Theorem 13 (Larsen-Shalev-Tiep (2011)) Let ${1\neq w_1, w_2\in F_r}$ be two non-trivial words. Then, there exists an integer ${N=N(w_1,w_2)}$ such that ${w_1(G)w_2(G)=G}$ for all finite non-Abelian simple groups ${G}$ with ${|G|\geq N}$.

As a corollary of this result, we have:

Corollary 14 If ${1\neq w\in F_r}$, then there exists ${N=N(w)}$ such that ${w(G)^2=G}$ for all (finite non-Abelian simple ${G}$ with) ${|G|\geq N}$. In particular, ${|w(G)|\geq\sqrt{|G|}}$.

A short sketch of proof of Theorem 13 goes as follows. We separate the discussion into two cases: groups of bounded rank and groups of unbounded rank.

For the bounded rank case, Larsen-Shalev-Tiep show that:

Theorem 15 (Larsen-Shalev-Tiep) Let ${1\neq w\in F_r}$ and let ${\{G(q)\}}$ be an infinite family of finite simple groups of fixed Lie type (e.g., ${PSL_n(\mathbb{F}_q)}$ with ${n}$ fixed). Then, there exists ${q_0}$ such that, for each ${q\geq q_0}$, the set ${w(G(q))}$ contains regular elements from any maximal torus of ${G(q)}$.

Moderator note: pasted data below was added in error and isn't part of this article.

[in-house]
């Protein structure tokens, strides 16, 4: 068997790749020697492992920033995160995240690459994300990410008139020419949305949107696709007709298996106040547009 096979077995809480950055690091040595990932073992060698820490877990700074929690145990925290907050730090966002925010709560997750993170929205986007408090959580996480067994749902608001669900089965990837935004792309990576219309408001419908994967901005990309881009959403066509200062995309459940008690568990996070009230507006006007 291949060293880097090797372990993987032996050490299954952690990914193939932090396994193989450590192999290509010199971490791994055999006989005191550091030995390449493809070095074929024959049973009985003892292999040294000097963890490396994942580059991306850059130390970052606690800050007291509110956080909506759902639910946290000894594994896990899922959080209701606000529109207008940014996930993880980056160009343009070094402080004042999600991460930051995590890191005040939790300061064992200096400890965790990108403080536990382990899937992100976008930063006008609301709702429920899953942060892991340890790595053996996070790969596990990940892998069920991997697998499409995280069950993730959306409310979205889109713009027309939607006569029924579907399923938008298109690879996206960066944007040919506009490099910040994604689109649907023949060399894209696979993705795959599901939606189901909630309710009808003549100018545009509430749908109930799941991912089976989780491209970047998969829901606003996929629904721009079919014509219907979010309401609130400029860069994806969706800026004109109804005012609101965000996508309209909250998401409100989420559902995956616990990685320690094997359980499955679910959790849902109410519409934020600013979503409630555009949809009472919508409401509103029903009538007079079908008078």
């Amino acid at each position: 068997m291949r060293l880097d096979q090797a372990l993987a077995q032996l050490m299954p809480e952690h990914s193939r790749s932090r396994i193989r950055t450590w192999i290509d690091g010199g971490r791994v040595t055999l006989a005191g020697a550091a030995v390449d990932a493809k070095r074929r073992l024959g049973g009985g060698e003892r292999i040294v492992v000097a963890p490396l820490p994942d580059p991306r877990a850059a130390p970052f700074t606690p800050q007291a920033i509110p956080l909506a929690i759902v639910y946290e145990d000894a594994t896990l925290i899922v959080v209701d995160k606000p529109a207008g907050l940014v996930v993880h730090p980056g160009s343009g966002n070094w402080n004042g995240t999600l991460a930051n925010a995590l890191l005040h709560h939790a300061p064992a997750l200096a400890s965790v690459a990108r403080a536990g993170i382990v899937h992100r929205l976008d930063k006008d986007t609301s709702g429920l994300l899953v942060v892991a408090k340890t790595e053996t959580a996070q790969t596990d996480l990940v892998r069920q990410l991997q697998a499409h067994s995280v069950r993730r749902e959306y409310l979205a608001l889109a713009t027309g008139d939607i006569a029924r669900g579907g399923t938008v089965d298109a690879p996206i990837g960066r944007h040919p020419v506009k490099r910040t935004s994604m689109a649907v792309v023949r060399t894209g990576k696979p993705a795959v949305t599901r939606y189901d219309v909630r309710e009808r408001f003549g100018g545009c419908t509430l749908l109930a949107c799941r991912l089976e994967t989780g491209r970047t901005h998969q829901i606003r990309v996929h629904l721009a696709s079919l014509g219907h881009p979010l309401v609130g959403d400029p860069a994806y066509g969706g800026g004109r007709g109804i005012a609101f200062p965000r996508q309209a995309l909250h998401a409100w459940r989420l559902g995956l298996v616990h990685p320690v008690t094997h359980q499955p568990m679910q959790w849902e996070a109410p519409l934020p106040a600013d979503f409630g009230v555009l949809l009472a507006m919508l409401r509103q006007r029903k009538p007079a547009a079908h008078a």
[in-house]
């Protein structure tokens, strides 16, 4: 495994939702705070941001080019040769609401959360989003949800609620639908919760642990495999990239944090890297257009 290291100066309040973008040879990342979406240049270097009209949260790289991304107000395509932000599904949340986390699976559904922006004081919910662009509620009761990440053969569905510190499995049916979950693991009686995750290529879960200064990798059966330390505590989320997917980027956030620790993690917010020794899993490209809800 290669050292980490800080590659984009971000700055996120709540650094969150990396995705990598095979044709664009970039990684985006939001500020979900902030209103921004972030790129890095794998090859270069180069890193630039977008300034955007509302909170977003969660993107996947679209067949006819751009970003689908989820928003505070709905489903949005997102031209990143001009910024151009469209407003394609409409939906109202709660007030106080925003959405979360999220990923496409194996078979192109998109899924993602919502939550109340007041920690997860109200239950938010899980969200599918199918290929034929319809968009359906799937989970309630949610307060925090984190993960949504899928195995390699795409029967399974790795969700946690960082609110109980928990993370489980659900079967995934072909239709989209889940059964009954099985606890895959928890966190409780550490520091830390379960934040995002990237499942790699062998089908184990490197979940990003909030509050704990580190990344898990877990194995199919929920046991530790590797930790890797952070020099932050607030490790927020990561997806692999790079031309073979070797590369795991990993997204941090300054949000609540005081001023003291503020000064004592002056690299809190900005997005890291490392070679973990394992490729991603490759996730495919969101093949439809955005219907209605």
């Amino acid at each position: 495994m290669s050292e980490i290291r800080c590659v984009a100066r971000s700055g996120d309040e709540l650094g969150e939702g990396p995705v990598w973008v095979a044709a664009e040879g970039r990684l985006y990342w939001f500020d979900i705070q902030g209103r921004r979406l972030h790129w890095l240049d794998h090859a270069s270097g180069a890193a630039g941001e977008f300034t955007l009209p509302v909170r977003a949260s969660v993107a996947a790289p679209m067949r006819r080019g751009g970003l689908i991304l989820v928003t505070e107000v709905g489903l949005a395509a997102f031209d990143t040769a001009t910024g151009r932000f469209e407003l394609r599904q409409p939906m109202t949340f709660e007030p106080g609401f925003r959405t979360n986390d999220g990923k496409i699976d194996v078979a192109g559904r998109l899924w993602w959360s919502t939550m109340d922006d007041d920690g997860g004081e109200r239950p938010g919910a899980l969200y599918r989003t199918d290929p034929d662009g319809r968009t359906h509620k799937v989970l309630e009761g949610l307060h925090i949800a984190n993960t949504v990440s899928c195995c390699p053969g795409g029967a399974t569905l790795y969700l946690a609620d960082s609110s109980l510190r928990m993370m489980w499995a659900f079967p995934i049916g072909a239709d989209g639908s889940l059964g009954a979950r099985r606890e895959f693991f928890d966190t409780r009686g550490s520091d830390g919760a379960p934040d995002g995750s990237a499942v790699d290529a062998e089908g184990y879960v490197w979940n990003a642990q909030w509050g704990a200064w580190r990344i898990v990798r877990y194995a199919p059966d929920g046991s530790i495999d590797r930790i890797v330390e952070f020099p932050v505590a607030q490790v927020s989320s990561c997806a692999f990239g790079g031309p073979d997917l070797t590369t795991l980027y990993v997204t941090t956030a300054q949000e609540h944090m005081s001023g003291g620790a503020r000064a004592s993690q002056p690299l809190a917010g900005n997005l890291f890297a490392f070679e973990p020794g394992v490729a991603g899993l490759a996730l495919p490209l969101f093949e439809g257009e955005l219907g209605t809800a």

Then, they conclude the bounded rank case essentially by combining this theorem with the result of Ellers-Gordeev in Corollary 5 above.

Finally, for groups with unbounded rank, they use that for all finite simple groups of Lie type except type ${D_{2n}}$, there are pairs ${T_1}$ and ${T_2}$ of maximal torii such that if ${\chi(s)\chi(t)\neq 0}$ for some ${\chi\in Irr(G)}$, then ${\chi}$ is the trivial character ${1_G}$ or the Steinberg character ${St_G}$. At this point, G. Malle ran out of time and thus he decided to finish his talk here.

5. Epilogue

Closing this post, let me mention three question posed to G. Malle after the end of his talk:

• Y. de Cornulier asked about estimates on the number of ways of writing ${g\in G}$ as a commutator. Here, G. Malle mentioned that it is easy to produce lower bounds (essentially by changing the conjugacy classes of the elements you use to write ${g}$), but he was not sure about upper bounds.